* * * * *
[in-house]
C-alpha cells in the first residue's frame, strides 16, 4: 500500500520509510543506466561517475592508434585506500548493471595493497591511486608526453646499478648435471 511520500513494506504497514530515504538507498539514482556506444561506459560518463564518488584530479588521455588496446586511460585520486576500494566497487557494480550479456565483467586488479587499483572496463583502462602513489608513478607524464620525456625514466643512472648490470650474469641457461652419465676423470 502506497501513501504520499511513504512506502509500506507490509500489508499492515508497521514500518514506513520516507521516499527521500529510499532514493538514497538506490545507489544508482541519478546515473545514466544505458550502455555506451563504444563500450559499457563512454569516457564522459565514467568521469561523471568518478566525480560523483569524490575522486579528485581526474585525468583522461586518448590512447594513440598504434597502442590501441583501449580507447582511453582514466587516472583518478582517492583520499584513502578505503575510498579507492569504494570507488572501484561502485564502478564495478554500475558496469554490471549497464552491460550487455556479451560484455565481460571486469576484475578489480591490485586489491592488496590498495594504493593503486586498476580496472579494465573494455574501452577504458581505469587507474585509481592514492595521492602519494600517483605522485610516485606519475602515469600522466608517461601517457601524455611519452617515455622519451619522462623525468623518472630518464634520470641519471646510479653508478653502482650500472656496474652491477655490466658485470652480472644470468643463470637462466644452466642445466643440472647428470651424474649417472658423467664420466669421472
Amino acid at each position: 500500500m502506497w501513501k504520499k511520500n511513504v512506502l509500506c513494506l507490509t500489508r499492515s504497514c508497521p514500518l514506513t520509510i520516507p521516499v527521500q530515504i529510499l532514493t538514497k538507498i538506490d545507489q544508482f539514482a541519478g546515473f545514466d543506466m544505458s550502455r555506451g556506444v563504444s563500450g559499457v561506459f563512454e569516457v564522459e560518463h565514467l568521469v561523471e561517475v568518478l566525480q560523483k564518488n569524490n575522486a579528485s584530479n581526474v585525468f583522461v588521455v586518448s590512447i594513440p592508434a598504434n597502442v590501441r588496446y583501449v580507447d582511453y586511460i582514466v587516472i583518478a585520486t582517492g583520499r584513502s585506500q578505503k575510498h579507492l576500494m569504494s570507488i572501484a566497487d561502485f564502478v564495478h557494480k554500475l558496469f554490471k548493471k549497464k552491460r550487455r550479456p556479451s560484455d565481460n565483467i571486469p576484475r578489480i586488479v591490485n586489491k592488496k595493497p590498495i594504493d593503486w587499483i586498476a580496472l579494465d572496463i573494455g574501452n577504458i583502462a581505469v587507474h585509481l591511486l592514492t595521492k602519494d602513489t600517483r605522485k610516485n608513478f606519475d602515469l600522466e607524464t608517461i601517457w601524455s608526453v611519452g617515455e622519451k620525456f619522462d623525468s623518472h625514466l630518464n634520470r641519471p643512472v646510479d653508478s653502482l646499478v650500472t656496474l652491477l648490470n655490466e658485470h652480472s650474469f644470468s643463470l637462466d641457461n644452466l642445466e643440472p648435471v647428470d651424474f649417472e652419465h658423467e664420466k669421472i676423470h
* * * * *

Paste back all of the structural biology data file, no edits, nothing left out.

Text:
[in-house]
C-alpha cells in the first residue's frame, strides 16, 4: 500500500520509510543506466561517475592508434585506500548493471595493497591511486608526453646499478648435471 511520500513494506504497514530515504538507498539514482556506444561506459560518463564518488584530479588521455588496446586511460585520486576500494566497487557494480550479456565483467586488479587499483572496463583502462602513489608513478607524464620525456625514466643512472648490470650474469641457461652419465676423470 502506497501513501504520499511513504512506502509500506507490509500489508499492515508497521514500518514506513520516507521516499527521500529510499532514493538514497538506490545507489544508482541519478546515473545514466544505458550502455555506451563504444563500450559499457563512454569516457564522459565514467568521469561523471568518478566525480560523483569524490575522486579528485581526474585525468583522461586518448590512447594513440598504434597502442590501441583501449580507447582511453582514466587516472583518478582517492583520499584513502578505503575510498579507492569504494570507488572501484561502485564502478564495478554500475558496469554490471549497464552491460550487455556479451560484455565481460571486469576484475578489480591490485586489491592488496590498495594504493593503486586498476580496472579494465573494455574501452577504458581505469587507474585509481592514492595521492602519494600517483605522485610516485606519475602515469600522466608517461601517457601524455611519452617515455622519451619522462623525468623518472630518464634520470641519471646510479653508478653502482650500472656496474652491477655490466658485470652480472644470468643463470637462466644452466642445466643440472647428470651424474649417472658423467664420466669421472
Amino acid at each position: 500500500m502506497w501513501k504520499k511520500n511513504v512506502l509500506c513494506l507490509t500489508r499492515s504497514c508497521p514500518l514506513t520509510i520516507p521516499v527521500q530515504i529510499l532514493t538514497k538507498i538506490d545507489q544508482f539514482a541519478g546515473f545514466d543506466m544505458s550502455r555506451g556506444v563504444s563500450g559499457v561506459f563512454e569516457v564522459e560518463h565514467l568521469v561523471e561517475v568518478l566525480q560523483k564518488n569524490n575522486a579528485s584530479n581526474v585525468f583522461v588521455v586518448s590512447i594513440p592508434a598504434n597502442v590501441r588496446y583501449v580507447d582511453y586511460i582514466v587516472i583518478a585520486t582517492g583520499r584513502s585506500q578505503k575510498h579507492l576500494m569504494s570507488i572501484a566497487d561502485f564502478v564495478h557494480k554500475l558496469f554490471k548493471k549497464k552491460r550487455r550479456p556479451s560484455d565481460n565483467i571486469p576484475r578489480i586488479v591490485n586489491k592488496k595493497p590498495i594504493d593503486w587499483i586498476a580496472l579494465d572496463i573494455g574501452n577504458i583502462a581505469v587507474h585509481l591511486l592514492t595521492k602519494d602513489t600517483r605522485k610516485n608513478f606519475d602515469l600522466e607524464t608517461i601517457w601524455s608526453v611519452g617515455e622519451k620525456f619522462d623525468s623518472h625514466l630518464n634520470r641519471p643512472v646510479d653508478s653502482l646499478v650500472t656496474l652491477l648490470n655490466e658485470h652480472s650474469f644470468s643463470l637462466d641457461n644452466l642445466e643440472p648435471v647428470d651424474f649417472e652419465h658423467e664420466k669421472i676423470h